Herd outbreak of bovine respiratory syncytial virus (BRSV) : clinically affected cows due to a lack of biosecurity?

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The Mugglins operate a small dairy in central New York with all their animals housed in a single tie stall barn. Multiple animals in the barn, from calves to cows, were affected with varying degrees of respiratory signs and fevers. The farm has maintained a closed herd for the past seven years, but has daily people traffic through the dairy. Their vaccination program consists of heifer calves receiving 2 doses of Triangle 9 (Ft. Dodge killed vaccine) followed by yearly boosters. There had been no recent changes in farm management in recent years and they lacked a farm biosecurity / improvement plan. Glory and Barbie, two adult Jersey cows, were presented to Cornell University's Large Animal Emergency Service with a history of respiratory disease, anorexia, lethargy, pyrexia, and cough. Both cows had been treated on the farm with unknown doses of Ceftiofur (Excenel), Procaine Penicillin G (PPG), and Flunixin meglumine (Banamine). Glory and Barbie had both been off feed for three days and developed subcutaneous emphysema within the last 24 hours. On presentation, Glory appeared to be more severely affected with coughing, elevated temperature, marked salivation, and occasional open-mouth breathing. However wheezes, crackles, and expiratory grunts were ausculted in both cows. There was marked subcutaneous emphysema present primarily over the neck and thorax in both animals. The clinical signs and history supported infection with Bovine Respiratory Syncytial Virus and a concurrent secondary bacterial infection. Treatment was initiated with ceftiofur (4mg/kg intramuscularly every 12 hours). Glory and Barbie were transferred to the Large Animal Medicine Service for additional diagnostics and supportive care. Both cows were discharged and returned to full productivity in the herd after several months.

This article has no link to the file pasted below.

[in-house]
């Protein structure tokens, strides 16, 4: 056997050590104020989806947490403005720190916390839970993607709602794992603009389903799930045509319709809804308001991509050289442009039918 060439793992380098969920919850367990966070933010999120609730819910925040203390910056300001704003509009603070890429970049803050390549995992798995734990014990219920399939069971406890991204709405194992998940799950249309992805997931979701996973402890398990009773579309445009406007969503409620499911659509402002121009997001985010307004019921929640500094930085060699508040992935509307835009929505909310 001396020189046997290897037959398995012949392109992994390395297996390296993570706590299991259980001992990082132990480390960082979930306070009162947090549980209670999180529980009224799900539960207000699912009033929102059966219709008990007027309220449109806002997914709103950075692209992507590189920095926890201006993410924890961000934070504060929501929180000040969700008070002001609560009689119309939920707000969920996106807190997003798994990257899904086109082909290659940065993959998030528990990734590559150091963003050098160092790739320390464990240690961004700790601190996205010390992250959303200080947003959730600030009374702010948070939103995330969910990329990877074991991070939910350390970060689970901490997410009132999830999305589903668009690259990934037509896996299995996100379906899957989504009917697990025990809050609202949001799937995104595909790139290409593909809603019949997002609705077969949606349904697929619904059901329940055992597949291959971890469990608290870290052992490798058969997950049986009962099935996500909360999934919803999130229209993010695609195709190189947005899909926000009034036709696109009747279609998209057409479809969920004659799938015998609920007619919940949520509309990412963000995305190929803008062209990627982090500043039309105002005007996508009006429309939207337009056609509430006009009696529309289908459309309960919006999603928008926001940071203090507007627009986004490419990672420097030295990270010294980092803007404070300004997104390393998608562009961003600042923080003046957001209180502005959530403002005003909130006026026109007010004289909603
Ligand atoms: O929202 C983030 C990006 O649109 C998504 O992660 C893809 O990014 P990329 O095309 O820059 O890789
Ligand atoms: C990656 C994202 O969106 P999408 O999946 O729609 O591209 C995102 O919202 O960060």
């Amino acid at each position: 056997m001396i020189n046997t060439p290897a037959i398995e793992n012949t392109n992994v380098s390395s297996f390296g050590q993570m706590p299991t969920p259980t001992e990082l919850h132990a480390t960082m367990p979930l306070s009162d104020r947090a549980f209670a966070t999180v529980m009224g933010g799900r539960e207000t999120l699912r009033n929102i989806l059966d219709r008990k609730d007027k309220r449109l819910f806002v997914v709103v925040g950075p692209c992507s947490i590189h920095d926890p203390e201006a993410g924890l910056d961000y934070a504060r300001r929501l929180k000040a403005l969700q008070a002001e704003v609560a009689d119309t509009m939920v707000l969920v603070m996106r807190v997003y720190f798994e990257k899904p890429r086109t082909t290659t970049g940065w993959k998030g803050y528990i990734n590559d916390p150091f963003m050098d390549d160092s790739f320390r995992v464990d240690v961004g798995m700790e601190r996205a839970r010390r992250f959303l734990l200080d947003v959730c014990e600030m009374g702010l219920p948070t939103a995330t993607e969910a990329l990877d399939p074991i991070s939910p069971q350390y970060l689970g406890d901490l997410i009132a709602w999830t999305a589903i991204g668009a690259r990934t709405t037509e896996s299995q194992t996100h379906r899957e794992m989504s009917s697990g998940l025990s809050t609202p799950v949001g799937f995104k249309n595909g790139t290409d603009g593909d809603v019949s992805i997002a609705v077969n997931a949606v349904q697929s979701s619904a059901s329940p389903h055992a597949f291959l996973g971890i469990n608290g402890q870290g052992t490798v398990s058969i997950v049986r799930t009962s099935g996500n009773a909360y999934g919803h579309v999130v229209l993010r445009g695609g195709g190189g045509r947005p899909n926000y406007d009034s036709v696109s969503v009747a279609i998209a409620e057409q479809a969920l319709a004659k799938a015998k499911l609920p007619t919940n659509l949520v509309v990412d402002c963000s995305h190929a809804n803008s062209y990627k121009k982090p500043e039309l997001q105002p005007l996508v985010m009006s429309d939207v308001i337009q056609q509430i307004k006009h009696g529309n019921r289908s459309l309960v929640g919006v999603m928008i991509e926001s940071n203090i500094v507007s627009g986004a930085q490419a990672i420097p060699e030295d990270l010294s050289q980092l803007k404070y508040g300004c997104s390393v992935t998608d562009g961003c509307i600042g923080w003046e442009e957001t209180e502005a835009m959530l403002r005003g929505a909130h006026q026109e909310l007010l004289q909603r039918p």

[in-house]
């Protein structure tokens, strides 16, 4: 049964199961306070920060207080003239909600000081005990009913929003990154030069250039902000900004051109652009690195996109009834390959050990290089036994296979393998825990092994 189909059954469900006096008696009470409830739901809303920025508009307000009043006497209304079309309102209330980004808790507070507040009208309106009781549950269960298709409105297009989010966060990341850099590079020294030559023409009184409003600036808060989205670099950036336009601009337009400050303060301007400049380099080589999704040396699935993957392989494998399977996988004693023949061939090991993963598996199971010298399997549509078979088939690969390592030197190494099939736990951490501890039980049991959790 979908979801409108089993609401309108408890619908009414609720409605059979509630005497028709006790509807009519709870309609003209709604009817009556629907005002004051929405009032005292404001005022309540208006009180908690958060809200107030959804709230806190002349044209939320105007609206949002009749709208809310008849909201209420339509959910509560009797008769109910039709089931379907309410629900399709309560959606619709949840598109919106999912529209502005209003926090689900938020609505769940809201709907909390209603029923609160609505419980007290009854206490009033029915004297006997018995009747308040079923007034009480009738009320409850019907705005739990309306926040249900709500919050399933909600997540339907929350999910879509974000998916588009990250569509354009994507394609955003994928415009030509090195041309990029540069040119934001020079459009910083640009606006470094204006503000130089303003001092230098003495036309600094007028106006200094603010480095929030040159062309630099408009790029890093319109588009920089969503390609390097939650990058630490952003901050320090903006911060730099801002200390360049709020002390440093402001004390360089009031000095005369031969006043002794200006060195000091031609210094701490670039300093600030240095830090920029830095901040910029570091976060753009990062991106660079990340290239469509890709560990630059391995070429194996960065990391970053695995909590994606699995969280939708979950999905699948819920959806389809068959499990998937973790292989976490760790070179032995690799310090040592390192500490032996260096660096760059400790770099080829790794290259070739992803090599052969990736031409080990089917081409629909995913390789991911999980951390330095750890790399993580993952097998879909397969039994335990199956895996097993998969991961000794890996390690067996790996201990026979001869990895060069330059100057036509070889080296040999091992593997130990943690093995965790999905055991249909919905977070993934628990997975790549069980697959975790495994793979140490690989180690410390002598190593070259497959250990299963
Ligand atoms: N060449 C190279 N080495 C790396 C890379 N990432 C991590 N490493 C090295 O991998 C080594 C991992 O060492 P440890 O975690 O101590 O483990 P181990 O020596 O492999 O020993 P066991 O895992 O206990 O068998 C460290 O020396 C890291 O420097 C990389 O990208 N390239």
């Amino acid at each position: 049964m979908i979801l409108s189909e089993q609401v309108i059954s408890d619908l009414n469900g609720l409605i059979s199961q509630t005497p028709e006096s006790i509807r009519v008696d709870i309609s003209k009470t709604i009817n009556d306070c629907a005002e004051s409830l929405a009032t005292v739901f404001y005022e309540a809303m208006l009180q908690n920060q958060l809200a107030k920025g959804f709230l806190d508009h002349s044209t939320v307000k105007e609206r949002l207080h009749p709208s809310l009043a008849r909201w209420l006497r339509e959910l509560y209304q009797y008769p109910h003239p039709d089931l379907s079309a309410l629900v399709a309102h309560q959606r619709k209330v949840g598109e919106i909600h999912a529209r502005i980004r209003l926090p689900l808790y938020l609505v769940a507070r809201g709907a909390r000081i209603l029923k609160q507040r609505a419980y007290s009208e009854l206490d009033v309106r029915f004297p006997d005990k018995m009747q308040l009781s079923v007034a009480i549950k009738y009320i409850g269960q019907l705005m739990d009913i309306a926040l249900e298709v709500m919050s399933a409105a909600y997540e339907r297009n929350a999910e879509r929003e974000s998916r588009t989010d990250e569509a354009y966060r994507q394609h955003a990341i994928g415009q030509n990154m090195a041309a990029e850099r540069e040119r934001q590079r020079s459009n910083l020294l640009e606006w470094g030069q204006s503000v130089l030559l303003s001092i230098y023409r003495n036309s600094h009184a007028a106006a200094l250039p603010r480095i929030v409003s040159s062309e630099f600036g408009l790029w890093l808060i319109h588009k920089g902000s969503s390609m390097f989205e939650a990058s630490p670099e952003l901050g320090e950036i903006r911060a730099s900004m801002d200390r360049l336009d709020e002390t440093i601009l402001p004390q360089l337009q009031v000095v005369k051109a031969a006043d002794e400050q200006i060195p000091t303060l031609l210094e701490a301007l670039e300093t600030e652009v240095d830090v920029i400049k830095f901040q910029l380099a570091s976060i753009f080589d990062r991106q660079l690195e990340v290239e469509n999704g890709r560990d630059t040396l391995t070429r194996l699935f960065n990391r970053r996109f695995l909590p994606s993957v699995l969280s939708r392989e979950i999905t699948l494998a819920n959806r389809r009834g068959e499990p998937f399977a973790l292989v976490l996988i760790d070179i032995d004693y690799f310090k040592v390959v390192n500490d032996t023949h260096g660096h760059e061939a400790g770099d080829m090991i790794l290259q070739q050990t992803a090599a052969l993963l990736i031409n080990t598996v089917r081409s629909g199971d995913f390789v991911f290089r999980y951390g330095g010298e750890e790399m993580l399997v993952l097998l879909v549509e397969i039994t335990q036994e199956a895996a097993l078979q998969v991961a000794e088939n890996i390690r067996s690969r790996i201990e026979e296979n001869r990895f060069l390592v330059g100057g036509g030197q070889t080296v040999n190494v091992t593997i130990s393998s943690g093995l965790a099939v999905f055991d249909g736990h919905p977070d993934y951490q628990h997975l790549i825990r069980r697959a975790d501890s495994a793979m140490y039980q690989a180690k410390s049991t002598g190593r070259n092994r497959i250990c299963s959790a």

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Senior seminar paper
Seminar SF610.1 2006 M35

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Cattle -- Virus diseases -- Case studies


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